Environmental Catastrophy
Global Warming


  • Main problem:
    Coral Bleaching
  • Subproblem:
    Species extinction
  • Consequence:
    Environmental destruction, Water temperature increase
  • Solution:
    Rebuilding coral reefs with 3D-printed bricks made of clay.

Solving the climate and biodiversity crisis is one of biggest and most urgent challenges of our times. 

We help coral reefs survive until we get there.

We are a young and innovative bi-national organization, based in Zurich and Berlin. As an ETH Spin-off, our work is grounded in science and engineering, and elevated by art and education.

rrreefs was founded in October 2020 by Marie Griesmar, Ulrike Pfreundt, and Hanna Kuhfuß, and has since grown to a core team of five.
The International Coral Reef Society states “The coming year and decade likely offer the last chance for international, regional, national, and local entities to change the trajectory of coral reefs from heading towards world-wide collapse to heading towards slow but steady recovery”.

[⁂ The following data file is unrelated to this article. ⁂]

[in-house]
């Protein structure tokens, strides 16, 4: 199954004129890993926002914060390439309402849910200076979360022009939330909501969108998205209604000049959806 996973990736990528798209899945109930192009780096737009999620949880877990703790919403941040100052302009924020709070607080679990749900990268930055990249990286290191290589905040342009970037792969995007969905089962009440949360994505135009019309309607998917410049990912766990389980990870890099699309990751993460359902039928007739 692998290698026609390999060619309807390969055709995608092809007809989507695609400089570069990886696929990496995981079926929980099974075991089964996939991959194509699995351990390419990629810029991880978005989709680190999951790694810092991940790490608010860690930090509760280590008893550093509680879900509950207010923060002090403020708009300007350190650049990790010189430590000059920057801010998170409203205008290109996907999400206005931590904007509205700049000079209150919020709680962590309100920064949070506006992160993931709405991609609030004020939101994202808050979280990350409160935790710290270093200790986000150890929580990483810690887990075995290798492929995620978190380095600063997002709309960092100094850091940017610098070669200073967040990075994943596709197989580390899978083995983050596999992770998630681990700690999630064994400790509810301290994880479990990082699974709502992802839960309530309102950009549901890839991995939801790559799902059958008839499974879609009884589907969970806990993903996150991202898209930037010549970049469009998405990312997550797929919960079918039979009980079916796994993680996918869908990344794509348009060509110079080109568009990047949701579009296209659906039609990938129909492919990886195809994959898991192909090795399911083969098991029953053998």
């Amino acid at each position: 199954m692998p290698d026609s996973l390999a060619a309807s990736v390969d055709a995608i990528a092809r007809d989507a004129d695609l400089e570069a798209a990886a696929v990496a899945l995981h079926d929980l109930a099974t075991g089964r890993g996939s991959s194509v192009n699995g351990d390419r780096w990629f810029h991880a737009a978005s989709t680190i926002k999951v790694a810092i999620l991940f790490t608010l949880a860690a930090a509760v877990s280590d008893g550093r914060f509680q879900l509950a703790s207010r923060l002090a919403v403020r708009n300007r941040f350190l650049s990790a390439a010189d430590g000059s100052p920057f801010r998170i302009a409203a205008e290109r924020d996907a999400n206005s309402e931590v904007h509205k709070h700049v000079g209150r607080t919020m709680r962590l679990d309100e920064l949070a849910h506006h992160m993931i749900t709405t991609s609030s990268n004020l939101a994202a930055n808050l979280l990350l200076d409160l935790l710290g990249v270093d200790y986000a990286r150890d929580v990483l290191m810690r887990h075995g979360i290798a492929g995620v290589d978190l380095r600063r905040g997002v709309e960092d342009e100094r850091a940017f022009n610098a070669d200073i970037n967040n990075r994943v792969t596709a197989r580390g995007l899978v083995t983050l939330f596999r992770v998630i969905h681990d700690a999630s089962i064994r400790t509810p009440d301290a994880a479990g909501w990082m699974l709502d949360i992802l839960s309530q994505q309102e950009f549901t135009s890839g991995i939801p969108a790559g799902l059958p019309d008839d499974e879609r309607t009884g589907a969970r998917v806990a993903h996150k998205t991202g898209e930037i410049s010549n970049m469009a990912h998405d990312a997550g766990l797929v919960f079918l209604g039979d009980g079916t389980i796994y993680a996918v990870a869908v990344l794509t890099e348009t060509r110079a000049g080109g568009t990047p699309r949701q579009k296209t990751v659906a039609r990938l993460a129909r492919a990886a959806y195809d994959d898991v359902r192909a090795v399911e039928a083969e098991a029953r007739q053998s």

We rebuild coral reef structure to regenerate reef life and restore coastal protection capacity. Our reefs are eco-engineered to promote the settlement and growth of young coral and increase diversity and abundance of fish and other marine organisms. Our aim is that our structures develop into self-sustaining reefs over the years, bringing back abundant marine life, protecting coastlines from erosion and flooding, and increasing the resilience of coastal communities.

The lego-like architecture of our system allows for customized reef shapes that fit into the local environment, creates habitat diversity, and diverts currents. The surface structure of each brick helps coral larvae settle and grow by interacting with water flows to transport the tiny larvae towards the substrate. It then provides them with sheltered spaces with sufficient light and protection from predators and sand settlement. The hollow bricks provide excellent habitat for smaller and juvenile fish, crustaceans, sea urchins, nudibranchs, and many other critters that find shelter in reefs.

Photo Credits by: ©rrreefs

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